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February 10, 1987 - Image 1

Resource type:
Text
Publication:
The Michigan Daily, 1987-02-10

Disclaimer: Computer generated plain text may have errors. Read more about this.

Ninety-seven years of editorial freedom
VOLUME XCVII - NO. 93 ANN ARBOR, MICHIGAN - TUESDAY, FEBRUARY 10, 1987 COPYRIGHT 1987 THE MICHIGAN DAILY

Council

Viapproves
low-cost
project
By JERRY MARKON
The Ann Arbor City Council
unanimously agreed last night to
donate city land to provide an
affordable housing structure for
low-income city residents.
The proposal, passed over the
objections of one local business-
owner, was supported by several
other speakers at a sparsly-attended
public hearing.
Located on the 400 block of W.
Liberty, the 40-room building will
be constructed with donated labor
and financed by state and private
funding. It will be managed by the
Salvation Army.
City officials have been
searching for a low-cost housing
site since 1985, when the city
council's Affordable Housing Task
Force identified a "severe need need
for more housing affordable to low
and moderate-income people in Ann
Arbor."
Patricia Pooley, who owns a
nearby business on W. Liberty
Street, agreed that low-cost housing
is needed in Ann Arbor, but she
See CITY, Page 3

Language
requisites
toughened

By MARTIN FRANK
Beginning fall 1988, LSA
students who take four years of a
foreign language in high school
will have to take a placement test
to be exempt from the University's
language requirement.
The decision passed unani-
mously at the Literature, Science,
and the Arts faculty meeting
yesterday, after many faculty
members said students with high
school credit for a foreign language
are not as proficient as those who
take four semesters at the
University.
The current rule, which has been
in effect since 1969, automatically
exempts students from the LSA
language requirement if they had a
C plus or better in their last two
years of a high school language.
FACULTY members have not
yet decided how to implement the

placement exam, but most say that
they will be on a level comparable
to the level of proficiency expected
after students complete their fourth
semester of language study at the
University.
The new rule could cost the
University $300,000 to implement,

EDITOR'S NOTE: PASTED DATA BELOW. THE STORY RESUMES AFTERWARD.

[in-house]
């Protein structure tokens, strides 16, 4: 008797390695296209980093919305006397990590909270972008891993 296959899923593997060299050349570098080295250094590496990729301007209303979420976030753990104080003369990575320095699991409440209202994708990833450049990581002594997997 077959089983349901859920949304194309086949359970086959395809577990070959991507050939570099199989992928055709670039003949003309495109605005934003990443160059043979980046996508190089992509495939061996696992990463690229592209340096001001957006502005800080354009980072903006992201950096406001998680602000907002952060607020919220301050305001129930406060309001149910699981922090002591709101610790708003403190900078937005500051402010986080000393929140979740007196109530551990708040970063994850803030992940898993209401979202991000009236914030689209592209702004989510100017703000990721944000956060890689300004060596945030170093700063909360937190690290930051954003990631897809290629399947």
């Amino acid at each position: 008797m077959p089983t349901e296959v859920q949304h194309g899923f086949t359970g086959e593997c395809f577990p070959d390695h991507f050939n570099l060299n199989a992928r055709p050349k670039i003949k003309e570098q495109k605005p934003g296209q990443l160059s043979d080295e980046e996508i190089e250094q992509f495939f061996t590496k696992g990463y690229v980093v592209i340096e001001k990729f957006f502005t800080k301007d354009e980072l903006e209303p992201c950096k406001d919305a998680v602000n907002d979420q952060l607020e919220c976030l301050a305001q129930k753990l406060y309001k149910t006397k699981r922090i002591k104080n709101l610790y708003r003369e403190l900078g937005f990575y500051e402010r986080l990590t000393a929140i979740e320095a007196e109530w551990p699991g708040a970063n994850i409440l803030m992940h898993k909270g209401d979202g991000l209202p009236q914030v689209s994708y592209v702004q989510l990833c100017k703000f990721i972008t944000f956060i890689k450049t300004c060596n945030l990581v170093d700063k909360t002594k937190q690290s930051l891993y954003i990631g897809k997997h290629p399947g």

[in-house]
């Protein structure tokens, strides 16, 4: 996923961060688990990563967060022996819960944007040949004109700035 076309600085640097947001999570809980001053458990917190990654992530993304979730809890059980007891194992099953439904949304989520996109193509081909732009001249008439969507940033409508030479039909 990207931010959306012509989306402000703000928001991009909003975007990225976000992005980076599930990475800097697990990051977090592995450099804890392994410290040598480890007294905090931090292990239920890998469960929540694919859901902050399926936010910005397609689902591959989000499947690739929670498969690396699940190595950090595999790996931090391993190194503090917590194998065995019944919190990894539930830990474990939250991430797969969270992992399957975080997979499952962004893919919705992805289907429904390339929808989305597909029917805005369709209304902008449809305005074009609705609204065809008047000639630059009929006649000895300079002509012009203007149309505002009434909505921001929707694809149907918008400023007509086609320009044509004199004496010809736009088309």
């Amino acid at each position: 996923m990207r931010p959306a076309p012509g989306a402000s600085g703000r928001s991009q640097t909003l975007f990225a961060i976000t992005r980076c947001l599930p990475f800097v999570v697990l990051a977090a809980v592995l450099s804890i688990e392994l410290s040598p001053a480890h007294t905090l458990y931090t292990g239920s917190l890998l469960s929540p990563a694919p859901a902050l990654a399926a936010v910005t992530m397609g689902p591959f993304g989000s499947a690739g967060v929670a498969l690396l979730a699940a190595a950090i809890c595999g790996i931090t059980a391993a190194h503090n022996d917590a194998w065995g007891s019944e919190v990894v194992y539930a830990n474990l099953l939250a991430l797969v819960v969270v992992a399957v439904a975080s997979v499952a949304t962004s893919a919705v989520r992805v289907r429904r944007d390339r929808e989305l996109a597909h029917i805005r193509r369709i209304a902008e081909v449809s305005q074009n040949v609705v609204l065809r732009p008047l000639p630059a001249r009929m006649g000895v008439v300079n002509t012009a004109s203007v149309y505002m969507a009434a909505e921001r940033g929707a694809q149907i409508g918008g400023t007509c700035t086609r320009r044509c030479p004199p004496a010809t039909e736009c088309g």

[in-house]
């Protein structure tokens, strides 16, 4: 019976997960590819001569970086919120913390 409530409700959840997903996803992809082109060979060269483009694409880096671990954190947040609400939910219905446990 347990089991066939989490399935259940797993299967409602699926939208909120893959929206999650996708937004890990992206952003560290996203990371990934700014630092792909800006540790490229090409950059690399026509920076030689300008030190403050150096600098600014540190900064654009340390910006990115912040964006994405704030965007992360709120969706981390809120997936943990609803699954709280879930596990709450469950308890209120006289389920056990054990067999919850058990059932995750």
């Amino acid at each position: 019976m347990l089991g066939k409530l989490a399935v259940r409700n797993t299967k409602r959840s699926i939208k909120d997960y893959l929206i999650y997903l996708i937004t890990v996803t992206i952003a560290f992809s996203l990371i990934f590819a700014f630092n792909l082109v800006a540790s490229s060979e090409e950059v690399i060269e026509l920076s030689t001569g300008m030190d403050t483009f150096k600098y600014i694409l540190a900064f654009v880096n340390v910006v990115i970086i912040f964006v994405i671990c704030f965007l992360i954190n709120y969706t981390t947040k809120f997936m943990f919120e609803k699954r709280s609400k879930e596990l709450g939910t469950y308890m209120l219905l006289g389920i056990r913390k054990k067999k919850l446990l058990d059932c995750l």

and LSA Dean Peter Steiner said
LSA would provide the necessary
funding.
The cost is derived from the
estimation that two-thirds of the
1500 LSA students exempted from
University foreign language re-
quirement each year will be unable
to pass the placement test.
According to LSA Associate
Dean for Budget Carolyn Copeland,
the extra students would force the
creation of 40 new foreign language
sections of the first two courses, at
a cost of about $160,000, part
See LSA, Page 5

Drilling Wood Not Teeth Daily Photo by SCOTT
University of Michigan alumnus, David Huyser, uses the lathe in the Student Wood Shop, located in the
Student Activities Building, to make two vases from a piece of Brazilian Tulip Wood. Huyser, who holds a
D.D.S. and M.S., is nowworking on a research fellowship in the Department of Orthodontics.

Michigan seeks to obtain

'super collider'

By STEVE KNOPPER
The State of Michigan may seek to
build the world's largest particle
accelerator here, according to University
Physics Department Chairperson
Lawrence Jones.
Michigan has a 10 percent chance of
hosting the facility if the state "moves
forward aggressively and puts together,
strong proposals," according to John
Mogk, president of the Detroit-based
Michigan Energy and Resource Research
Association, who, with Jones, encouraged
Gov. James Blanchard to pursue getting

the $4.4 billion "super colli
Michigan.
Jones said the accelerator,
bring its host state 3,000 jot
built in either Monroe c
counties, both about 30 mi
Ann Arbor. The accelera
constructed underground and
mile-long ring-shaped trac
function, said Mogk.
MO G K said the acceler
design was completed two
and that the White House r
starting the project 1

der" built in Congressional approval for the project
could take several months.
which could The Department of Energy will not
bs, would be ask for proposals from potential host
or Lenawee states until late summer. According to
les south of Mogk, competition for the project has
tor will be not begun, but some states are already
require a 52- gearing up for it.
t of land to According to Physics Prof. Gordon
Kane, particle acceleration research has
ator's initial been done many times before. Scientists
months ago, have an incomplete understanding of how
ecommended nuclear particles accelerate. The new
last week, plant, according to Kane, is "guaranteed
education

to tell us certain information" about
particle acceleration.
The Fermi National Acceleration
Laboratory in Chicago is currently the
largest nuclear particle acceleration plant
in the United States, Jones said.
Although facilities in the U.S.S.R. and
other parts of Europe are "building
beyond Fermi," Jones said the new plant
would be the next American step.
THE 20 other states that will